Health & Safety, Work Hazards

Crushed Mushroom Worker Identified

From, Kathleen Brady Shea, Inquirer Staff Writer, 19 Jan 2012.

A mushroom worker who died Monday after being crushed by a 700-pound hay bale at an Avondale processing plant has been identified, police said today.

New Garden Township Police said officers responded to the Cardile Brothers Mushrooms plant in the 8800 block of Gap Newport Pike on Monday at 12:44 p.m. for “a medical emergency related to an industrial-related incident.” When they arrived, Lucio Valderrabano, 40, was pronounced dead.

Police said no further details would be released until a joint investigation with the Occupational Safety and Health Administration has been completed.

Walter Timby, a spokesman for the mushroom company, called Valderrabano’s death “a terrible, terrible accident.” He said Valderrabano was a “diligent, hardworking” employee who had worked at the fourth-generation, family-owned company for nearly two years.

On Monday, he said Valderrabano, who lived on the property as well, had been working with the 700-pound hay bales that are used to make compost for mushroom-growing, a job he had performed many times. Timby said it appeared that Valderrabano had untied the rope holding the bottom bale together and was walking around to the other side of a two-bale stack when the top bale, which was no longer supported properly, fell on him.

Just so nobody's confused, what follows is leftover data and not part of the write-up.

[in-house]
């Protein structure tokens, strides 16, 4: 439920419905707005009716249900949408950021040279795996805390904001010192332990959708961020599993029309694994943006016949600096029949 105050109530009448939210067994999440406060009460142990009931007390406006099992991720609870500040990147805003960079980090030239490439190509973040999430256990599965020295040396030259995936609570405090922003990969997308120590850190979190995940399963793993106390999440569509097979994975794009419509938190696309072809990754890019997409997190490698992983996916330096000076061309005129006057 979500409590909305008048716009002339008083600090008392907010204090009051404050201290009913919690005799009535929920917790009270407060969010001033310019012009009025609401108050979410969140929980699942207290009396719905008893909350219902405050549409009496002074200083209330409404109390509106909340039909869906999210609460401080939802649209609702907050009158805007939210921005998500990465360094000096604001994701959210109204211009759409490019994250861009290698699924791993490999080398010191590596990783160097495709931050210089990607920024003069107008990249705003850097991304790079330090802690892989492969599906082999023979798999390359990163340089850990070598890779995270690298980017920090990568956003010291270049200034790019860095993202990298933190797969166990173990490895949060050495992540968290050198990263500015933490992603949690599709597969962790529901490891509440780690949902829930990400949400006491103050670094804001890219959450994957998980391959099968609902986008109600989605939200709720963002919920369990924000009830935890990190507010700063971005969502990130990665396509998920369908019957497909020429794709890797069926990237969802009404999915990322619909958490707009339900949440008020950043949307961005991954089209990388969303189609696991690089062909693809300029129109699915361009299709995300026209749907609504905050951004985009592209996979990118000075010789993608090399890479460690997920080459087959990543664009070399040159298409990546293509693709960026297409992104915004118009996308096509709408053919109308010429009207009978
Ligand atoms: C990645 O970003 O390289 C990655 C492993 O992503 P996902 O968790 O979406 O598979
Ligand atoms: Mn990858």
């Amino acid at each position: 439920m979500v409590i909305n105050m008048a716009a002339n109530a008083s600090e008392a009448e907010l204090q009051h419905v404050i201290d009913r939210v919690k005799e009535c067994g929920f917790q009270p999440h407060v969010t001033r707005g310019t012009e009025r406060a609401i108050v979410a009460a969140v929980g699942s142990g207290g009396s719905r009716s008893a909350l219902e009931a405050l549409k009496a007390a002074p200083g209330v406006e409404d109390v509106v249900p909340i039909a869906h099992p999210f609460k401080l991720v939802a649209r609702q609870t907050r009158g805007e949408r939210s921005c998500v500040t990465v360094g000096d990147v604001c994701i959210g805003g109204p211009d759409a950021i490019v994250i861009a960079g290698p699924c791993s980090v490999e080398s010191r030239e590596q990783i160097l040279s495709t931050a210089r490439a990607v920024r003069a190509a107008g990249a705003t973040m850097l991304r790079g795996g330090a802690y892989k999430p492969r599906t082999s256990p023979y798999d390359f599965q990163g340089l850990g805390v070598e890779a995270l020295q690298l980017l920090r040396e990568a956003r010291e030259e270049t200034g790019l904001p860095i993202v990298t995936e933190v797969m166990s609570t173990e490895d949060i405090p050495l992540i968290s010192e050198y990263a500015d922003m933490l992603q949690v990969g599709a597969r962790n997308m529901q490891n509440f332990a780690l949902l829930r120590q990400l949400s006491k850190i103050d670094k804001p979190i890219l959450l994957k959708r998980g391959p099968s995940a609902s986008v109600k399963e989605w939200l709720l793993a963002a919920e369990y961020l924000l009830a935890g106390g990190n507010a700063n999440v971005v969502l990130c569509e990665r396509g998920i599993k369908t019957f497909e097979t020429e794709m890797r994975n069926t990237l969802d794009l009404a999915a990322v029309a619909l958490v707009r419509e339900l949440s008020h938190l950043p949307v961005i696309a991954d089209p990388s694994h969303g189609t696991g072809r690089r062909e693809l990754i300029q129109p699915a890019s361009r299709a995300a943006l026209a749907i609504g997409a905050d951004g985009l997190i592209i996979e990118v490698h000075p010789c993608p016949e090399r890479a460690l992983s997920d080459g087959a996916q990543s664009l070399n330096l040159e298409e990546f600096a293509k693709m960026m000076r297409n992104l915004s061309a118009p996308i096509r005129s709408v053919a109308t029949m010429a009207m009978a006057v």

Timby said Valderrabano’s coworker, who had left momentarily to get a knife so he could assist Valderrabano in preparing the bales to be broken up for composting, returned and contacted Charles Cardile, who called 911.

“At this point we don’t know whether he became distracted or didn’t recognize what had happened,” Timby said.

News of Valderrabano’s death hit the company hard, said Timby, who described a family atmosphere among the approximately 100 employees of the production operation as well as members of the Cardile family, several of whom are involved “hands-on” in daily operations.

Timby said the company, which began operating in 1940, had never experienced a serious work-related injury, let alone a fatality. “Everyone was visibly upset,” said Timby.

He said that although Valderrabano, a Mexican immigrant, had not listed “next of kin” on his employment documentation, a friend located his wife in Mexico. Timby said arrangements are being made to get her a visa so that she can claim the body.

“The Cardiles are eager to provide any assistance they can,” Timby said.

Contact staff writer Kathleen Brady Shea at 610-696-3815,, or @brandywinebits on Twitter. Read her blog, “Chester County Inbox,” at

Source:, “Crushed mushroom worker identified” by Kathleen Brady Shea, Inquirer Staff Writer, 19 Jan 2012.

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